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MVP 03-09-2012 02:10 AM

Olympic lifting for a higher vertical jump
 
Olympic Weightlifting for a Higher Vertical Jump

Olympic weightlifting is one of the most effective methods you can use for increasing your vertical jump.

The picture below, of elite Olympic lifter Pyrrohs Dimas, shows exactly how powerful of a method Olympic lifting is if your goal is to jump through the roof:

Olympic weightlifting will improve your vertical jump

Olympic weightlifting will improve your vertical jump

But don’t just take my word for it, because the science shows that Olympic weightlifting definitely improves your vertical jump as well.
So why exactly is Olympic weightlifting so powerful for improving your vertical jump?

Well, there are a few reasons…

One, the lifts involve full extension of the body, just like the vertical jump.

Two, the lifts force you to be explosive, otherwise you won’t be able to move the bar off the ground.

Three, the way that most good Olympic weightlifting programs are setup are conducive to developing power.

The first 2 points are quite obvious when looking at the movements. But the 3rd point deserves more explanation…

A lot of trainers and athletes have the mentality that effective training only happens if you’re absolutely toasted after your workout, gasping for air, and ideally, unable to walk up stairs without looking like a 90 year old.

This is a dangerously flawed mentality, especially if your goal is to develop your explosive power.

Here’s why…

All movements are reliant on the energy systems of the body.

There are 3 energy systems: aerobic, anaerobic lactic and anaerobic alactic.

It’s the last system – the anaerobic alactic system – that is responsible for explosive movements.

Although it is the most powerful energy system, it fatigues quickly, giving you no more than 12-15 seconds of power.

In fact, power output starts to drop off after about 7-10 seconds.

Plus, it takes anywhere from 6-10 times the amount of time for the anaerobic alactic system to recover.

This means that for a set lasting 10 seconds, you need at least 60 seconds rest, but ideally around 2 minutes, because you want to ensure you’re fully recovered and fresh for the next set.

But if you’re training for explosive power, you want each and every set to count and be at full output. This is how you force your nervous system to improve its ability to rapidly develop force, by training at full output, not a submaximal level.

Anything less will be training your body for less than full output, which will limit your explosive power production.

So when you’re doing exercises, if the set lasts over 15 seconds, you start to tap into the other energy systems.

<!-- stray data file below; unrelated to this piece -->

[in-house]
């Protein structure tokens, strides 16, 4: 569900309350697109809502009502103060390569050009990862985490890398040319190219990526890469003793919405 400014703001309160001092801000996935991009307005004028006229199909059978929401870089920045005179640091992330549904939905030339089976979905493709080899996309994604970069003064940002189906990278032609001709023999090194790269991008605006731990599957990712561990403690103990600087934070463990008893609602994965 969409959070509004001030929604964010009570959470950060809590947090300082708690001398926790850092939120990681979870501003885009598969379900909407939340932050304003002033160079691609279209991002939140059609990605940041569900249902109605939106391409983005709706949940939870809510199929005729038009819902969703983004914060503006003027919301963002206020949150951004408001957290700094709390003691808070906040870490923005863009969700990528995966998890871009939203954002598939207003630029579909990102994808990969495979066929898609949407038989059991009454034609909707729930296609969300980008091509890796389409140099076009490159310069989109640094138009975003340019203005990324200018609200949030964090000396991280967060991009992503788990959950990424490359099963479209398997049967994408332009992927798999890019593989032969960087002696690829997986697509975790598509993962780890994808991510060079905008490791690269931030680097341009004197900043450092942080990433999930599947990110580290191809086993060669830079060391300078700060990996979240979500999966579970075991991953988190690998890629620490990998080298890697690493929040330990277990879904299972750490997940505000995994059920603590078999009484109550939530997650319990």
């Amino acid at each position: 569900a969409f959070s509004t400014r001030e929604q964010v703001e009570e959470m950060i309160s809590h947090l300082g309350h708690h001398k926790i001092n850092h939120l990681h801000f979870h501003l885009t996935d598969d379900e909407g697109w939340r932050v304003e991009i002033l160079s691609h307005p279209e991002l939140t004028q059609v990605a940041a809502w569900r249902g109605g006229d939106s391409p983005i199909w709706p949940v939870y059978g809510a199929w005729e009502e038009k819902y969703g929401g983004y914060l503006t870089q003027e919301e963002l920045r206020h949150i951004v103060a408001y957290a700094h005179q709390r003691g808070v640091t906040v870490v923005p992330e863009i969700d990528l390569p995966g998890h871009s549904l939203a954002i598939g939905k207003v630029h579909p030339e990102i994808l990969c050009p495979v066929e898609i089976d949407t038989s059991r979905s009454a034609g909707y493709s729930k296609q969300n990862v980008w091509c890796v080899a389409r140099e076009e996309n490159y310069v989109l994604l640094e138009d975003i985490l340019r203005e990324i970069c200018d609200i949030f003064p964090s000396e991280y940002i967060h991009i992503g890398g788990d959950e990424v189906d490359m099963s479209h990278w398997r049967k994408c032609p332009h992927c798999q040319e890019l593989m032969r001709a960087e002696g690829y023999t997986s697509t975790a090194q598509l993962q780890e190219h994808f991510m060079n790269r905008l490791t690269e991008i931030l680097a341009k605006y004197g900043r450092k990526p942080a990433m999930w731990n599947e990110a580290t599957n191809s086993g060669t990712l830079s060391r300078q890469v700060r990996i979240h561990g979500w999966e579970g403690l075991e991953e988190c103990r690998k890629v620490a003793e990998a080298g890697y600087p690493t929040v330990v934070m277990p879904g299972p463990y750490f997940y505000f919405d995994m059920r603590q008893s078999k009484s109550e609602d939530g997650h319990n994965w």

Worse, if your rest period is too short and you don’t fully recover, you won’t be able to generate full force because you’ll still be fatigued.

Even if you don’t necessarily feel fatigued, your nervous system needs more rest than your muscles, which is why I recommend you rest more than you might need, to ensure you’re fully recovered.

Now, if you’re following a program that was designed by someone with the “go hard or go home” mentality, you’ll be doing long sets with short rest, because these are the most “intense”.

But just because they’re hard, doesn’t mean they’re effective. For the goal of developing explosive power, this is the exact opposite of what you need to be doing.
That’s exactly why following an Olympic weightlifting program is great for developing explosive power.

Years of research and training athletes for competition has shown coaches and athletes alike the best methods for increasing the amount of weight you can Snatch and Clean and Jerk.

Not to mention the fact that these are highly technical exercises that requires focus to execute properly. Fatigue ruins this focus and can result in poor form, even if you know proper technique.

Also, these programs include sets with low #’s of reps and lots of rest – exactly what the doctor ordered if you want to develop explosive power and your vertical jump.

So take this into consideration and think about what your program is doing – is it training your endurance or your power?

If it’s training endurance, shorten the sets and lengthen the rest.

And if you want to learn how to execute these exercises properly, look no further than the Olympic Weightlifting Mastery Course.

Source: Quickly Master Olympic Lifting for Explosive Power and Speed


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